Why is the solution for this equation: $\displaystyle \frac{d^2V_x}{dt^2} + (\frac{qB}{m})^2 V_x = 0$
equal to $\displaystyle V_x(t) = Asin(\omega t) + Bcos(\omega t)$?
And can we solve this analytically? Thank you.
Why is the solution for this equation: $\displaystyle \frac{d^2V_x}{dt^2} + (\frac{qB}{m})^2 V_x = 0$
equal to $\displaystyle V_x(t) = Asin(\omega t) + Bcos(\omega t)$?
And can we solve this analytically? Thank you.
That is a "linear homogeneous equation with constant coefficients". The "standard" method of solution is to "try" a solution of the form $\displaystyle Vx= e^{at}$. Then $\displaystyle \frac{dV_x}{dt}= ae^{at}$ and $\displaystyle \frac{d^2V_x}{dt^2}= a^2e^at$. Putting that into the equation, we have $\displaystyle a^2e^{at}+ \left(\frac{qB}{m}\right)^2e^{at}$$\displaystyle = e^at\left[a^2+ \left(\frac{qB}{m}\right)^2\right]= 0$. Since $\displaystyle e^{at}$ is never 0, we must have $\displaystyle a^2+ \left(\frac{qB}{m}\right)^2= 0$ or $\displaystyle a^2= -\left(\frac{qB}{m}\right)^2$ so $\displaystyle a= \pm\frac{qB}{m}i$.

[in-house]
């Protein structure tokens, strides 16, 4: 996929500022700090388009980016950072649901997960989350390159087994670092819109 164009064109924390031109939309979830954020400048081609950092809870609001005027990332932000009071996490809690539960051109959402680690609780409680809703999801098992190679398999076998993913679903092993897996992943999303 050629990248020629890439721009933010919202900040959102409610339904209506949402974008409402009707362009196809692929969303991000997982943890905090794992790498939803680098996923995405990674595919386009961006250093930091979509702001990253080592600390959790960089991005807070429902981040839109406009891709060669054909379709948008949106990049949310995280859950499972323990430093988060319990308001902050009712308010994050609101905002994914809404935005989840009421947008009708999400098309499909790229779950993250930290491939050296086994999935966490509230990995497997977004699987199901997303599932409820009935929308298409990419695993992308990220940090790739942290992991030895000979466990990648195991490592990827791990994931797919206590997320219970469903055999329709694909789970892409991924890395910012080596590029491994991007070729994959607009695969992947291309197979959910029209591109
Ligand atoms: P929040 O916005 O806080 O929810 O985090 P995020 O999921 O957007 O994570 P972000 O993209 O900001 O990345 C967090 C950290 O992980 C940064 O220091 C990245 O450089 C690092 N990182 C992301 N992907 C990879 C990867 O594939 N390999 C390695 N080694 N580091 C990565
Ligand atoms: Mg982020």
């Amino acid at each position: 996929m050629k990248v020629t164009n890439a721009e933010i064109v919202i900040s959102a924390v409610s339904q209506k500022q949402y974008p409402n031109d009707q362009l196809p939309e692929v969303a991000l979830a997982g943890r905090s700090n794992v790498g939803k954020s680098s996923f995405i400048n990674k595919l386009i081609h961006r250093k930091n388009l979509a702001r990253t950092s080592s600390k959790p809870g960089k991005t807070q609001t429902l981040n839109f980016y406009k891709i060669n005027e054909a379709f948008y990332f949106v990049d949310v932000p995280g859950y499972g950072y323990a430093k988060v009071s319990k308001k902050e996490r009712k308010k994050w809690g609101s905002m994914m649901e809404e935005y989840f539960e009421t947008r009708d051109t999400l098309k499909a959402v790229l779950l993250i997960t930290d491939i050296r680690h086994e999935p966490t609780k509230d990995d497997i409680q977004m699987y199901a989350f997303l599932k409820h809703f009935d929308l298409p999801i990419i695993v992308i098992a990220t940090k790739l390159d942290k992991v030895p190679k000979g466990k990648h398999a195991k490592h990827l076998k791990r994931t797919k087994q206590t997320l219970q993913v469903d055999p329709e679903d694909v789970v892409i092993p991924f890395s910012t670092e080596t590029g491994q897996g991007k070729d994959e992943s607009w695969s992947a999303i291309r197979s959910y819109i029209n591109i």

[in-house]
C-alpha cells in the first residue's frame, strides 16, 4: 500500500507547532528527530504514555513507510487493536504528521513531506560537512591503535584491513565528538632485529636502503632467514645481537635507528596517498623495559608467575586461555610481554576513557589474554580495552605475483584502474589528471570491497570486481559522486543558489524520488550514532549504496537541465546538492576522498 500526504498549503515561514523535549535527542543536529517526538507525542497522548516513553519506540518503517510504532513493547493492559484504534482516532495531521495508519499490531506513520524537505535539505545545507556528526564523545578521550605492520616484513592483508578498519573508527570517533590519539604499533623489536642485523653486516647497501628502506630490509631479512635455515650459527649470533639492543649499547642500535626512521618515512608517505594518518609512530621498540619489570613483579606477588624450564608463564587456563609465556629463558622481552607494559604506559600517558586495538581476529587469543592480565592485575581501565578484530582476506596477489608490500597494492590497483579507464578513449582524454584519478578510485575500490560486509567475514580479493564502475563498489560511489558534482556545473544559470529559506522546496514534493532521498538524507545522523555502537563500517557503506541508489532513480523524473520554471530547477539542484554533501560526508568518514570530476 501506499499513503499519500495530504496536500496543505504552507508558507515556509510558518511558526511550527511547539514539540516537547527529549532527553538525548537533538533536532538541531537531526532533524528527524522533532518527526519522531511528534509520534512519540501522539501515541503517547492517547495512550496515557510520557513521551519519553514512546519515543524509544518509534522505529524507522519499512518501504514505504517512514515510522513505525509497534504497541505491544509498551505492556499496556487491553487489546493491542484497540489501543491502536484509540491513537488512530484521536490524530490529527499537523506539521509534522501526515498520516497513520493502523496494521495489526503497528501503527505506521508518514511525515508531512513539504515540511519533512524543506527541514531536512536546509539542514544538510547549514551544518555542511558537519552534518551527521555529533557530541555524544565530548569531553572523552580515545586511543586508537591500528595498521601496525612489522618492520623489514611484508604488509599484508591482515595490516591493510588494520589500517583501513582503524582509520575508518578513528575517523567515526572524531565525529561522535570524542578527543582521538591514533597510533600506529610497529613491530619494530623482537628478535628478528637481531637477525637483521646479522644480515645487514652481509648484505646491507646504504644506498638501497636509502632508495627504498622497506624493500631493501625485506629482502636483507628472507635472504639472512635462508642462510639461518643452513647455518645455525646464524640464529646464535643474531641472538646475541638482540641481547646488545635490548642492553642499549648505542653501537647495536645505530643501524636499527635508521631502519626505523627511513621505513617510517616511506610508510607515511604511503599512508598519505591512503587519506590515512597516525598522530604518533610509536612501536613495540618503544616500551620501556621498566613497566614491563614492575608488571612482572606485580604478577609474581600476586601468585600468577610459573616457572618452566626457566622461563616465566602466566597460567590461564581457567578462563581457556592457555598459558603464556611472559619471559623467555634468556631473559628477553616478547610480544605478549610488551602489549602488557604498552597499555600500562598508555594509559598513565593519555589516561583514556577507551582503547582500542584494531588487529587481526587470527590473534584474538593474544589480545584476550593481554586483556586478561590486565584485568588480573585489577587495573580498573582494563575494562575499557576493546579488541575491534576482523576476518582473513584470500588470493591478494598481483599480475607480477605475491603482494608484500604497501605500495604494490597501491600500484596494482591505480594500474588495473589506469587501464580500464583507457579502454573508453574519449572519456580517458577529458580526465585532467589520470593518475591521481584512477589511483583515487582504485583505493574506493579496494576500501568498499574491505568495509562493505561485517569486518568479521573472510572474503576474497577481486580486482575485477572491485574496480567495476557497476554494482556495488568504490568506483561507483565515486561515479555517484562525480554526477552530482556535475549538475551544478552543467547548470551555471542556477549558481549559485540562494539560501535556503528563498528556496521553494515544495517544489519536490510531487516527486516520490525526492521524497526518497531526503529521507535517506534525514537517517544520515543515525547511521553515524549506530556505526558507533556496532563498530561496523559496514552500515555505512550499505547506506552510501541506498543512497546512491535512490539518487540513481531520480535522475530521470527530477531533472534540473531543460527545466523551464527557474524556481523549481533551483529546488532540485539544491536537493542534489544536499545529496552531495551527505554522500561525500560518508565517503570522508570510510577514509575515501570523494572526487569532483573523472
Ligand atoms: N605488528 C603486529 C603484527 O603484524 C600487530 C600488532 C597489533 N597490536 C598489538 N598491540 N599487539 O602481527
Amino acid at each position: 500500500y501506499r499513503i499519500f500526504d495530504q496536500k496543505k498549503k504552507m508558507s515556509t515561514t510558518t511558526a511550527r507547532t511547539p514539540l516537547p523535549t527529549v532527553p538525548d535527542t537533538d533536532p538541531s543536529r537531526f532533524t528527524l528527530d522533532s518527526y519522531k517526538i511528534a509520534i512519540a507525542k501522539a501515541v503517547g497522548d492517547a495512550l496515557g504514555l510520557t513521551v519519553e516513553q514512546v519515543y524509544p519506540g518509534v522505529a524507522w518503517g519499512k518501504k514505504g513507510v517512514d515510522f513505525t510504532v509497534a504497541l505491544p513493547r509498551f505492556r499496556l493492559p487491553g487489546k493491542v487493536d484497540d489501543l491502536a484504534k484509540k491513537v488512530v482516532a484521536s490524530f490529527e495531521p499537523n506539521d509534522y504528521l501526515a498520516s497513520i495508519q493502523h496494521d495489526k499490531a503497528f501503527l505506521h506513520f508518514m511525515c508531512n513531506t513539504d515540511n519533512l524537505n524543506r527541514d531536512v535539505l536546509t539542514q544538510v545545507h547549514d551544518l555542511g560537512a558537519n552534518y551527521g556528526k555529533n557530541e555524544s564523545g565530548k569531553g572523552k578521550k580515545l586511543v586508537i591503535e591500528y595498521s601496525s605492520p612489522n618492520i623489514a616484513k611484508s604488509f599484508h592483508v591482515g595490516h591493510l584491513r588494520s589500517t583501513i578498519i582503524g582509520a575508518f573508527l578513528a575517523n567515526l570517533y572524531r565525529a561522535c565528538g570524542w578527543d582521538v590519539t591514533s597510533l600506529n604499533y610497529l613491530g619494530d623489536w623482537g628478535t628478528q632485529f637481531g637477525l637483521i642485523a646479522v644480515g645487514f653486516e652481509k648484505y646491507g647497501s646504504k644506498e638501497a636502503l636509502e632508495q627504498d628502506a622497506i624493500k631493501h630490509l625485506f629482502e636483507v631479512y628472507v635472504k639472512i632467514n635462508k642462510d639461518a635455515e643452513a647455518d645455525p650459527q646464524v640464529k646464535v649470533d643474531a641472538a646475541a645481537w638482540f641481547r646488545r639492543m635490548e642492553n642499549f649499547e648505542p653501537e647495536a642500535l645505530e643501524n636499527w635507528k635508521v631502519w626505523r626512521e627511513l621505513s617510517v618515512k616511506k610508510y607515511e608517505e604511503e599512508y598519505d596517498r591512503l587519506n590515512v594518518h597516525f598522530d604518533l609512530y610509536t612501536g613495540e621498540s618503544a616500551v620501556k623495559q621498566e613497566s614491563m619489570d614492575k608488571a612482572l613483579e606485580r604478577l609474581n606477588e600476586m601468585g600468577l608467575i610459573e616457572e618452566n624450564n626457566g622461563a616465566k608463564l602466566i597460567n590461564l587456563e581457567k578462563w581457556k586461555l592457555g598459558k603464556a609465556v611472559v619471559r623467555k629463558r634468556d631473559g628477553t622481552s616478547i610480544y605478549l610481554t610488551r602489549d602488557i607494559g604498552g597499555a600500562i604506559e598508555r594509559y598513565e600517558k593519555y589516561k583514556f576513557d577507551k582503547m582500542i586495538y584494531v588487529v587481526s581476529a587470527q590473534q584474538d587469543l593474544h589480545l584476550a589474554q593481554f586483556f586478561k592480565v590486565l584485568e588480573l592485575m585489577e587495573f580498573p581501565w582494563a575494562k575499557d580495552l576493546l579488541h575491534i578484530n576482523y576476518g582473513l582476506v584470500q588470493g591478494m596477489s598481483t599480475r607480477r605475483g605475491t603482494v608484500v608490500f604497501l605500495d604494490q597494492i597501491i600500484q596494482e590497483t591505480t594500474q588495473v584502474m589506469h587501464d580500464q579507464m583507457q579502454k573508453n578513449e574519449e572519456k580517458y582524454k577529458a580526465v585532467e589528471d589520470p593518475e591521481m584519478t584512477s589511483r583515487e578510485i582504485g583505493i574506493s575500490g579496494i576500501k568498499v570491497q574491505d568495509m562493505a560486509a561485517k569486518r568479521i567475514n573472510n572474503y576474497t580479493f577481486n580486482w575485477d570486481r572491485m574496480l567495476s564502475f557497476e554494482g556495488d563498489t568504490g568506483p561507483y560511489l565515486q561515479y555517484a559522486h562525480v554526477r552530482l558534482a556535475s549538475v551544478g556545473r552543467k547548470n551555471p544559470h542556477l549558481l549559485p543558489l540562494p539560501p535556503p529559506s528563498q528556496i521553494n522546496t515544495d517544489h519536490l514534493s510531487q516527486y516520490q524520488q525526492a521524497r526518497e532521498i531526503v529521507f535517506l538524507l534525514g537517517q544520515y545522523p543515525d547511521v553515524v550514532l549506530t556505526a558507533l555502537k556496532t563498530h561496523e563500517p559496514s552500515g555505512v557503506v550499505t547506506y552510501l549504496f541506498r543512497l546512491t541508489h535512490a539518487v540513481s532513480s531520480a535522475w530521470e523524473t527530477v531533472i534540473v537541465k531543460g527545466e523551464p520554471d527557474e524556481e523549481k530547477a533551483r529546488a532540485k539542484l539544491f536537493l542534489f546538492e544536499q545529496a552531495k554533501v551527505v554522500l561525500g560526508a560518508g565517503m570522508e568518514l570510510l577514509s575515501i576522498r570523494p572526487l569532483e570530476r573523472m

So the general solution is $\displaystyle V_x= C_1e^{\frac{qb}{m}it}+ C_2e^{-\frac{qb}{m}it}$.
But since this problem involves purely real data, we don't like having a solution with the imaginary unit, i, in it. What must happen is any "imaginary part" cancels. We can show that clearly by using the fact that $\displaystyle e^{ix}= cos(x)+ i sin(x)$ which can be proved by comparing the Taylor series expansions of the three functions. So we can write $\displaystyle C_1e^{ix}+ C_2e^{-ix}= C_1(cos(x)+ isin(x))+ C_2(cos(x)- isin(x))= (C_1+ C_2)cos(x)+ (C_1- C_2)sin(x)= A cos(x)+ B sin(x)$ where $\displaystyle A= C_1+ C_2$ and $\displaystyle B= C_1- C_2$. Since $\displaystyle C_1$ and $\displaystyle C_2$ can be any arbitrary constants so can A and B.
(I have use here the facts that cos(x) is an even function and sin(x) is an odd function: cos(-x)= cos(x) and sin(-x)= -sin(x).)
"i" did not go anywhere- that is wrong and is NOT what I wrote! What is correct is that $\displaystyle C_1e^{ix}+ C_2e^{-ix}= C_1(cos(x)+ isin(x))+ C_2(cos(ix)- isin(x)= (C_1+ C_2)cos(x)+ (iC_1- iC_2)sin(x)= Acos(x)+ Bsin(x)$ where $\displaystyle A= C_1+ C_2$ and $\displaystyle B= iC_1- iC_2$. In the case that all of the data is real, [tex]C_1[tex] and $\displaystyle C_2$ will be *complex conjugates* so that $\displaystyle C_1+ C_2$ is real and $\displaystyle C_1- C_2$ is pure imaginary.